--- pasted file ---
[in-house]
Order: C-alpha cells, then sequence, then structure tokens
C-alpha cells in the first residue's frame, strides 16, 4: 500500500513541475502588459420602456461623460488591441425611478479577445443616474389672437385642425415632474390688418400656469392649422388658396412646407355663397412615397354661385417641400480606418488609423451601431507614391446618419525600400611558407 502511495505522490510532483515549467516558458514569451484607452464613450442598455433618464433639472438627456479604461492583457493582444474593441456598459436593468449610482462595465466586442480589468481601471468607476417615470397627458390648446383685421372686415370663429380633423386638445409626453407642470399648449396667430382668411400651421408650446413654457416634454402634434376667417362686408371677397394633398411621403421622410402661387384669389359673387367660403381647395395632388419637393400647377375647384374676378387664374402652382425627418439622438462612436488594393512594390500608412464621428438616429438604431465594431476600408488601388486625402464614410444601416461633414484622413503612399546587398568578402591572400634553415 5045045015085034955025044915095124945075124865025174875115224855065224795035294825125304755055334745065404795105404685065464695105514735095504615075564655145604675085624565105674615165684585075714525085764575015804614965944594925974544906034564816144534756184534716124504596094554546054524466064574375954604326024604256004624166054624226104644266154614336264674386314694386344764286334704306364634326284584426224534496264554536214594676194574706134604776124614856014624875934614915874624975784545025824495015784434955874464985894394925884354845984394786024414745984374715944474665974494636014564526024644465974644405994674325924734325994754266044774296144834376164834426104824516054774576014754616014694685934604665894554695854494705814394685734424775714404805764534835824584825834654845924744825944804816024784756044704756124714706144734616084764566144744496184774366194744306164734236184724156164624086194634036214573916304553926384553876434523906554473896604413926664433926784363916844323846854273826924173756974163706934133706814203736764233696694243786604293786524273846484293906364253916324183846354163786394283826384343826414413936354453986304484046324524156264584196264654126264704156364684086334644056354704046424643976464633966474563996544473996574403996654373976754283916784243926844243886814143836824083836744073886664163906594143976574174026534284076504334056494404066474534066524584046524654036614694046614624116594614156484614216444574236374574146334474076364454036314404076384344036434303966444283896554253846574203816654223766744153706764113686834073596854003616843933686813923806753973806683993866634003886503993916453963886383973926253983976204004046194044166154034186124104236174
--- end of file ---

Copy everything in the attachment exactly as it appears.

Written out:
[in-house]
Order: C-alpha cells, then sequence, then structure tokens
C-alpha cells in the first residue's frame, strides 16, 4: 500500500513541475502588459420602456461623460488591441425611478479577445443616474389672437385642425415632474390688418400656469392649422388658396412646407355663397412615397354661385417641400480606418488609423451601431507614391446618419525600400611558407 502511495505522490510532483515549467516558458514569451484607452464613450442598455433618464433639472438627456479604461492583457493582444474593441456598459436593468449610482462595465466586442480589468481601471468607476417615470397627458390648446383685421372686415370663429380633423386638445409626453407642470399648449396667430382668411400651421408650446413654457416634454402634434376667417362686408371677397394633398411621403421622410402661387384669389359673387367660403381647395395632388419637393400647377375647384374676378387664374402652382425627418439622438462612436488594393512594390500608412464621428438616429438604431465594431476600408488601388486625402464614410444601416461633414484622413503612399546587398568578402591572400634553415 5045045015085034955025044915095124945075124865025174875115224855065224795035294825125304755055334745065404795105404685065464695105514735095504615075564655145604675085624565105674615165684585075714525085764575015804614965944594925974544906034564816144534756184534716124504596094554546054524466064574375954604326024604256004624166054624226104644266154614336264674386314694386344764286334704306364634326284584426224534496264554536214594676194574706134604776124614856014624875934614915874624975784545025824495015784434955874464985894394925884354845984394786024414745984374715944474665974494636014564526024644465974644405994674325924734325994754266044774296144834376164834426104824516054774576014754616014694685934604665894554695854494705814394685734424775714404805764534835824584825834654845924744825944804816024784756044704756124714706144734616084764566144744496184774366194744306164734236184724156164624086194634036214573916304553926384553876434523906554473896604413926664433926784363916844323846854273826924173756974163706934133706814203736764233696694243786604293786524273846484293906364253916324183846354163786394283826384343826414413936354453986304484046324524156264584196264654126264704156364684086334644056354704046424643976464633966474563996544473996574403996654373976754283916784243926844243886814143836824083836744073886664163906594143976574174026534284076504334056494404066474534066524584046524654036614694046614624116594614156484614216444574236374574146334474076364454036314404076384344036434303966444283896554253846574203816654223766744153706764113686834073596854003616843933686813923806753973806683993866634003886503993916453963886383973926253983976204004046194044166154034186124104236174